Tuesday, June 19, 2012

A Visit to the Dutch Gold Facility in Pennsylvania

In the book Robbing the Bees (link goes to my book review) by Holley Bishop, she talks about the first honey bear container's creation leading to a family business that is known as Dutch Gold, in Lancaster, PA.

In addition to a display of historic beekeeping equipment, they sell containers and an assortment of varietal honeys. They buy honey from all over the world and stack the barrels in their warehouse. Because the honey sugars, the first step is to put the barrels in a hot room for about 3 days before pouring it into a large vat. Through a glass window we watched how they steam the honey barrels to get out all of the product. The honey is then heated to 180+ degrees, blended into one of their recipes to get the desired flavor, cooled to about 140 degrees, and piped into bottles. It's honey bottling on a scale I've never seen -- a true mechanical assembly line moving at a rapid pace.The honey has to stay hot to move swiftly through the machines.

Each bottle is weighed, labeled and boxed to be shipped. At the time we visited, they were bottling for Costco, which has its own honey label. Many grocery store chains also carry Dutch Gold honey, but under the store's own label.

Our guide assured us that they go through strict protocols to make sure the honey they buy both domestically and abroad is high quality. They send honey samples to a lab in Germany to test it for antibiotics and other impurities before they agree to purchase from any beekeeper.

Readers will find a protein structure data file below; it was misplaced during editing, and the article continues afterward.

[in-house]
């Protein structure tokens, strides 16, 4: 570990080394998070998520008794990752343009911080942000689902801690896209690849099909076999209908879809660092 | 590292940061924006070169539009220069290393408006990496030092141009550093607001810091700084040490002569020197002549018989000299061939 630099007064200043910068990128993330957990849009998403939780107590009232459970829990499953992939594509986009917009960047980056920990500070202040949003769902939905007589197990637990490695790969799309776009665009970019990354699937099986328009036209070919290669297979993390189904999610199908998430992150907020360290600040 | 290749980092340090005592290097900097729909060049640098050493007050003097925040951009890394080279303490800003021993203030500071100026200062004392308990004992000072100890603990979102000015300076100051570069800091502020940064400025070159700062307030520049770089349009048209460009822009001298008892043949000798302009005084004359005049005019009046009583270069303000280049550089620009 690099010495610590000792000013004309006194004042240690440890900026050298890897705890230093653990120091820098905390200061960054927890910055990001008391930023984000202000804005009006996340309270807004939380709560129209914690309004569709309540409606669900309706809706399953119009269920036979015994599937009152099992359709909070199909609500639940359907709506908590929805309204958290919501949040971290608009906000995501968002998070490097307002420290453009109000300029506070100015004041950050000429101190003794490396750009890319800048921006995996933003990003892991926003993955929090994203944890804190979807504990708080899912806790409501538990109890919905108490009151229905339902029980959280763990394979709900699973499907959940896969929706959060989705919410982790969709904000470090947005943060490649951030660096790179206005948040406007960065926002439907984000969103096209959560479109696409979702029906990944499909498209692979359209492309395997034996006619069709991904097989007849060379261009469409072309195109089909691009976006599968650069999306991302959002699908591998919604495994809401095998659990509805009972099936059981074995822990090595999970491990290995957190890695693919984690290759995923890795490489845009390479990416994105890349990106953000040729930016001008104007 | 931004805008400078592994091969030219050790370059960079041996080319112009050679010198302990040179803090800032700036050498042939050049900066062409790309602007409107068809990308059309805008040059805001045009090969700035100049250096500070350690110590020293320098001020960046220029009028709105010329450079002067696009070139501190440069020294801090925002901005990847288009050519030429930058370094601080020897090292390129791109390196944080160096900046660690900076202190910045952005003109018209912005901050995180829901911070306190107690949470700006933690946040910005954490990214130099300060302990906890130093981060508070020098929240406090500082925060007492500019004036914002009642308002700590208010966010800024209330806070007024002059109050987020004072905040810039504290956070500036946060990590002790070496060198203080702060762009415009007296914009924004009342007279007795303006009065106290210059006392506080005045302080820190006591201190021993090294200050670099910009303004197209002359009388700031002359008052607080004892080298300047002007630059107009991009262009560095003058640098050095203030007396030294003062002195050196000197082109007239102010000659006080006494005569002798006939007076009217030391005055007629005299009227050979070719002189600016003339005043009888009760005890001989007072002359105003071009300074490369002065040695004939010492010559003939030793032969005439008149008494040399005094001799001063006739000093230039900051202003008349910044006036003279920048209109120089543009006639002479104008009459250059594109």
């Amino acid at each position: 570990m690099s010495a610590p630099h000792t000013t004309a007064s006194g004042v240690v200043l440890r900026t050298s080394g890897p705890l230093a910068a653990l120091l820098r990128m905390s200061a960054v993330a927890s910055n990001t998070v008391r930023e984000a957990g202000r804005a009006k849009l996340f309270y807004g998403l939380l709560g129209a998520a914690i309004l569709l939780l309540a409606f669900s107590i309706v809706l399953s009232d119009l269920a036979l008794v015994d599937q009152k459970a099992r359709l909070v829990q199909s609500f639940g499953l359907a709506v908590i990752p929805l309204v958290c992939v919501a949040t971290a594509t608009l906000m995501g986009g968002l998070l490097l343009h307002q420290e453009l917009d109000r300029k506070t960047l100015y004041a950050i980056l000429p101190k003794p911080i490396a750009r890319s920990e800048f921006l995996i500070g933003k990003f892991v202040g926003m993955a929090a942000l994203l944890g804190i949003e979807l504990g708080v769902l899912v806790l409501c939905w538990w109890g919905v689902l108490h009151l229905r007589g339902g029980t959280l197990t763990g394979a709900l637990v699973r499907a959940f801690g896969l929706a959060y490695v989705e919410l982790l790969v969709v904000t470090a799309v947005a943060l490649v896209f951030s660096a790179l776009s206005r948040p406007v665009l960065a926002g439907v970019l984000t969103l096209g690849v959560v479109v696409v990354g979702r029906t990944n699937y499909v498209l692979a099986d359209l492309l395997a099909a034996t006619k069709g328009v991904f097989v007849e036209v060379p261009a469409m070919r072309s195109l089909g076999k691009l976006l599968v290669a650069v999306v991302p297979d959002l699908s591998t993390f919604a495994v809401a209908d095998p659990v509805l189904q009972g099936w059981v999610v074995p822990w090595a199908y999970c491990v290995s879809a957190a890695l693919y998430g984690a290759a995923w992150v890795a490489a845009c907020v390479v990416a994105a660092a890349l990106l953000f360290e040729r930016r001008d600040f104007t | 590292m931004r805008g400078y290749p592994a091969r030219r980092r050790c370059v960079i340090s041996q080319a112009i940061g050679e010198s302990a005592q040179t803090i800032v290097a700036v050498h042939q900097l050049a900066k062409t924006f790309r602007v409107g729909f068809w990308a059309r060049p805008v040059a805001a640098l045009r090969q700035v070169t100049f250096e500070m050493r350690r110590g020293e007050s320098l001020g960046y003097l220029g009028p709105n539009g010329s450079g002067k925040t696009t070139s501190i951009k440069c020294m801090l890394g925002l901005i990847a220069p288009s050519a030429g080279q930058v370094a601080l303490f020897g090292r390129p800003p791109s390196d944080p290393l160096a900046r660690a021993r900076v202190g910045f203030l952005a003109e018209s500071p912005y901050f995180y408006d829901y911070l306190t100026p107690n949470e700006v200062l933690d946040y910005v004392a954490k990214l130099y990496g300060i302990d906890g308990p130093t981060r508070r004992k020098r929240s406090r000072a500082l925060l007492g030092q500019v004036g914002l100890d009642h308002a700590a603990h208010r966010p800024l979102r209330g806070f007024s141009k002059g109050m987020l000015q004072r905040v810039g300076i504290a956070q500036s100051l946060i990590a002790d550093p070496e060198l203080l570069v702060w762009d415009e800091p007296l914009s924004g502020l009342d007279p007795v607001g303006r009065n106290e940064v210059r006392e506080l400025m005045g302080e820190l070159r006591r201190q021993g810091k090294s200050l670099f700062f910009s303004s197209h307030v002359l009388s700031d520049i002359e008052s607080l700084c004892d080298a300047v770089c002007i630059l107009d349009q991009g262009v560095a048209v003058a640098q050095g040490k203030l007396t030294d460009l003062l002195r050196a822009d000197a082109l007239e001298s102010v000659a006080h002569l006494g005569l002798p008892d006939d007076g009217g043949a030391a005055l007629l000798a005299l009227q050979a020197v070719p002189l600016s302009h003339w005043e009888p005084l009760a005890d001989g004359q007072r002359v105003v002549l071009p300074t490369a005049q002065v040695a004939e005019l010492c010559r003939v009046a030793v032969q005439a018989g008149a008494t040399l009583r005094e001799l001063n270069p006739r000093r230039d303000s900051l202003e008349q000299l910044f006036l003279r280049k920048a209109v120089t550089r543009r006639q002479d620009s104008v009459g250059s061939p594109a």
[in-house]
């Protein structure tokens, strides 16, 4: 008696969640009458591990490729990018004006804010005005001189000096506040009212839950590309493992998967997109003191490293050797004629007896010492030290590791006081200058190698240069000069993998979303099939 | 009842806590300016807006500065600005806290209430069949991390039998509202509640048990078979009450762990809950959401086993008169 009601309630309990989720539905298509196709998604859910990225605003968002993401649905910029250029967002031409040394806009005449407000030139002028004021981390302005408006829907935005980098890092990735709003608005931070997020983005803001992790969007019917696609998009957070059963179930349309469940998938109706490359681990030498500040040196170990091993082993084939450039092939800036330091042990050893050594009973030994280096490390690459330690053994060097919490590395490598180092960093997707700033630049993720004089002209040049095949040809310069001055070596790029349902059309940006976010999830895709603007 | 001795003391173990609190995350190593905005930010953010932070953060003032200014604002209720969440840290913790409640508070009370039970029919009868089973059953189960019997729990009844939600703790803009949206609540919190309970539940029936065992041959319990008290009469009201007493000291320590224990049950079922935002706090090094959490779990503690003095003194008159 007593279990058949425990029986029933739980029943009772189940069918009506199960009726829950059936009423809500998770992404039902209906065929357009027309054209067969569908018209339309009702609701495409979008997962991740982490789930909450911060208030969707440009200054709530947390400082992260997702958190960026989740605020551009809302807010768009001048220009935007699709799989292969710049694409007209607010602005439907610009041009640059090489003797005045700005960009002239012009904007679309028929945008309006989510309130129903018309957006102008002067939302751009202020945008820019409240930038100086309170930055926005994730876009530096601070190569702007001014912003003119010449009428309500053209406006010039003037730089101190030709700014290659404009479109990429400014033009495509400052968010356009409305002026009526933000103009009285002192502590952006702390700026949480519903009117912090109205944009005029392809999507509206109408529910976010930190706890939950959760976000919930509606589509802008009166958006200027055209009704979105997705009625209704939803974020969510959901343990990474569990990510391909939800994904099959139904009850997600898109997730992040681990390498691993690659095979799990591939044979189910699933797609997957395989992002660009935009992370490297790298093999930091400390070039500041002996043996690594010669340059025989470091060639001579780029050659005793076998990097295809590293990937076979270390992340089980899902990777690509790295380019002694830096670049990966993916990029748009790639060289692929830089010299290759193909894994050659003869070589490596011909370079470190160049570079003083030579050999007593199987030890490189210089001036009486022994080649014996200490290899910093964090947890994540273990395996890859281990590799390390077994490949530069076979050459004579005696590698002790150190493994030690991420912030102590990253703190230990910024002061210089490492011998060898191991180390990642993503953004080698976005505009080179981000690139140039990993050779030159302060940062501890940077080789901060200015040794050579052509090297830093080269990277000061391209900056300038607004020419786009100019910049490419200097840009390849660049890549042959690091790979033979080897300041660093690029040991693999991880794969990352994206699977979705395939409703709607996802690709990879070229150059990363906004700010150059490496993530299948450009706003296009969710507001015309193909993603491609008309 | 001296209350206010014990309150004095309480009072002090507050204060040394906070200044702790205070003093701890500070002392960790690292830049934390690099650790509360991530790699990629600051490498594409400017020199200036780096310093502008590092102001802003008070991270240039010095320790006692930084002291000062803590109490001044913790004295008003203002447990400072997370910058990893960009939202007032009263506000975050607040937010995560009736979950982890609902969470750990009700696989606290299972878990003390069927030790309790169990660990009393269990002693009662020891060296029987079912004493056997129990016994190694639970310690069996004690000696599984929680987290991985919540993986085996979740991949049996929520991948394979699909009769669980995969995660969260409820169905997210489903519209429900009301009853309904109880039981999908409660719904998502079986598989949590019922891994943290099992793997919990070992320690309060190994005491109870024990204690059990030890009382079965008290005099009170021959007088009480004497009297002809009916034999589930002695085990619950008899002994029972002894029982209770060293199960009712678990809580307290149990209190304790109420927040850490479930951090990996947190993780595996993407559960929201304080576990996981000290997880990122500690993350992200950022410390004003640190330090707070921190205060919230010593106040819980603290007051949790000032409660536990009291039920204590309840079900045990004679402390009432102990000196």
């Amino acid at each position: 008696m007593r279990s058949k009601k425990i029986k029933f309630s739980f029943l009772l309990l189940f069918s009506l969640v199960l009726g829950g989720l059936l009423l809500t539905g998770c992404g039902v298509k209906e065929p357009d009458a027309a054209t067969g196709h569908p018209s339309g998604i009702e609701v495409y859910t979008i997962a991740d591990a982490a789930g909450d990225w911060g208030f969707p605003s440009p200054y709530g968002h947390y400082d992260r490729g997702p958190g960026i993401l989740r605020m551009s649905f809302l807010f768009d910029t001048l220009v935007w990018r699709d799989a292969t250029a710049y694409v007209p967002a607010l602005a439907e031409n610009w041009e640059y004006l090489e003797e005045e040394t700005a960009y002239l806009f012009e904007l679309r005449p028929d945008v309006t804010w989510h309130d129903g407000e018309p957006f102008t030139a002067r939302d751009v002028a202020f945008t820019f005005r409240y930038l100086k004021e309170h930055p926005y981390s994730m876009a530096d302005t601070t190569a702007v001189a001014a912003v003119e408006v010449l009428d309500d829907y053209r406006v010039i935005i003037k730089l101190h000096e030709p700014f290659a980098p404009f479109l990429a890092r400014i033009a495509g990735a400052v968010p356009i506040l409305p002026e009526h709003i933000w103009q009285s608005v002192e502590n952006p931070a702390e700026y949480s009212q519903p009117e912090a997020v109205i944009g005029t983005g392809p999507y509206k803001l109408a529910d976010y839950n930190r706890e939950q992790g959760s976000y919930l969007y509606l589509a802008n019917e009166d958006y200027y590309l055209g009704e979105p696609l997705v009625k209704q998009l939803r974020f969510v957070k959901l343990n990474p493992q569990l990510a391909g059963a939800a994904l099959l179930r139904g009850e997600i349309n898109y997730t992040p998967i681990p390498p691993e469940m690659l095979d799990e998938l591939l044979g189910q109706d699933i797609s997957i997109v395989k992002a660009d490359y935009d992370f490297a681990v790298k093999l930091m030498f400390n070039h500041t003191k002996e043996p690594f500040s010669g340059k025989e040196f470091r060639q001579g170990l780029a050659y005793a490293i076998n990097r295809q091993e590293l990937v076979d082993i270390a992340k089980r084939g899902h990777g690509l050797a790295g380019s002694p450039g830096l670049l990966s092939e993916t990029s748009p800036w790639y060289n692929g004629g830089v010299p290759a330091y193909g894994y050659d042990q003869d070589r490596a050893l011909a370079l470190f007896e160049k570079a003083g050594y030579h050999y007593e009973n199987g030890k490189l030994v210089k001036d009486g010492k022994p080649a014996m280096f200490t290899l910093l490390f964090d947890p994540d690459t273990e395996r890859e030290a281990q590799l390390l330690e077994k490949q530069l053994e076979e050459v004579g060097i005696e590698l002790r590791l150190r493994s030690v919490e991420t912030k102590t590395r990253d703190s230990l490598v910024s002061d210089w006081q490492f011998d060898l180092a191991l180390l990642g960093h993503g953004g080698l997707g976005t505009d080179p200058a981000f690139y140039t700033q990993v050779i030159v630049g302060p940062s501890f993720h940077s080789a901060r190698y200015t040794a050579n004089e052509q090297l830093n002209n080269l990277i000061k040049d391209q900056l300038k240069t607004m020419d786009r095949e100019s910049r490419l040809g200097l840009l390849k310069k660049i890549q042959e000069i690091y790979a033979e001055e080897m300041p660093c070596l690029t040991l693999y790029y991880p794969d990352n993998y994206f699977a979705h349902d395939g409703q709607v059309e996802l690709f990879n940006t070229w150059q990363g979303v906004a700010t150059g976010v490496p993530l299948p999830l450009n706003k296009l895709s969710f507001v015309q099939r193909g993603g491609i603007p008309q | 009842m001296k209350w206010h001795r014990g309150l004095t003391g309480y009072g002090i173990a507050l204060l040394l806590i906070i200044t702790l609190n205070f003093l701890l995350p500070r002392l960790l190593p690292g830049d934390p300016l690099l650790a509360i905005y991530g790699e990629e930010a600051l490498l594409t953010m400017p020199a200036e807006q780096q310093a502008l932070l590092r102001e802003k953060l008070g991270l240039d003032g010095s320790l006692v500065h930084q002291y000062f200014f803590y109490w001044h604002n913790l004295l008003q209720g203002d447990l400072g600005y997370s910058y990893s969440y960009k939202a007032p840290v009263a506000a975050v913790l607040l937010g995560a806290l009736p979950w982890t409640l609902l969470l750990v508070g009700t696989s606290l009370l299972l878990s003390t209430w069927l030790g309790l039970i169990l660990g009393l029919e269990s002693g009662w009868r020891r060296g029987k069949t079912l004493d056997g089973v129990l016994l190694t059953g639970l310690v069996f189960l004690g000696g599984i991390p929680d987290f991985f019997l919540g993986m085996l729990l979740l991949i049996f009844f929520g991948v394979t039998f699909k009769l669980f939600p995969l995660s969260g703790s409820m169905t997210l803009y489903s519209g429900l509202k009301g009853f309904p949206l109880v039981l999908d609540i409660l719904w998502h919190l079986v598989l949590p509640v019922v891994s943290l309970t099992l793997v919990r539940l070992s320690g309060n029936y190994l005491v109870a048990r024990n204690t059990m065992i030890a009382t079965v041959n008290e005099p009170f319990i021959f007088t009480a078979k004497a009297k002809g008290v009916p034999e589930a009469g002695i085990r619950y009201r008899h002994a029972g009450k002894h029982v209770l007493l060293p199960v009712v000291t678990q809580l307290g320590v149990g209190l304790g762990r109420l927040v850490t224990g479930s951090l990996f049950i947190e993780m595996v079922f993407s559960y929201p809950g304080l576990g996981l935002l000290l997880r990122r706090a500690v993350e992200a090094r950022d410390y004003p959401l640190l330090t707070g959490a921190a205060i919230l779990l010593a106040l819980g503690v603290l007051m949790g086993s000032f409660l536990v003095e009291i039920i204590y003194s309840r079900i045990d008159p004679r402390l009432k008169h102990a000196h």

It was a fascinating visit, but one that convinced me -- more than ever -- of the importance of buying local honey. Yes, super-heated honey will not sugar, is a pretty color in the jar, and will likely have a consistent, if generic, honey flavor. But the minerals and enzymes that make honey something more than liquid sugar are gone. If you go to the National Honey Board's website, you can download a free PDF about the "Reference Guide to Nature's Sweetener" to learn more.

In return for our free tour, we bought two bottles of varietal honey we don't see often: raspberry and orange blossom. Our tradition of buying honey while traveling continues -- more on the "real, local" honey we purchased in a future post.

Photo highlights:

My favorite beekeeper.

An historic photograph.

A collection of old smokers.

Skeps and hives.

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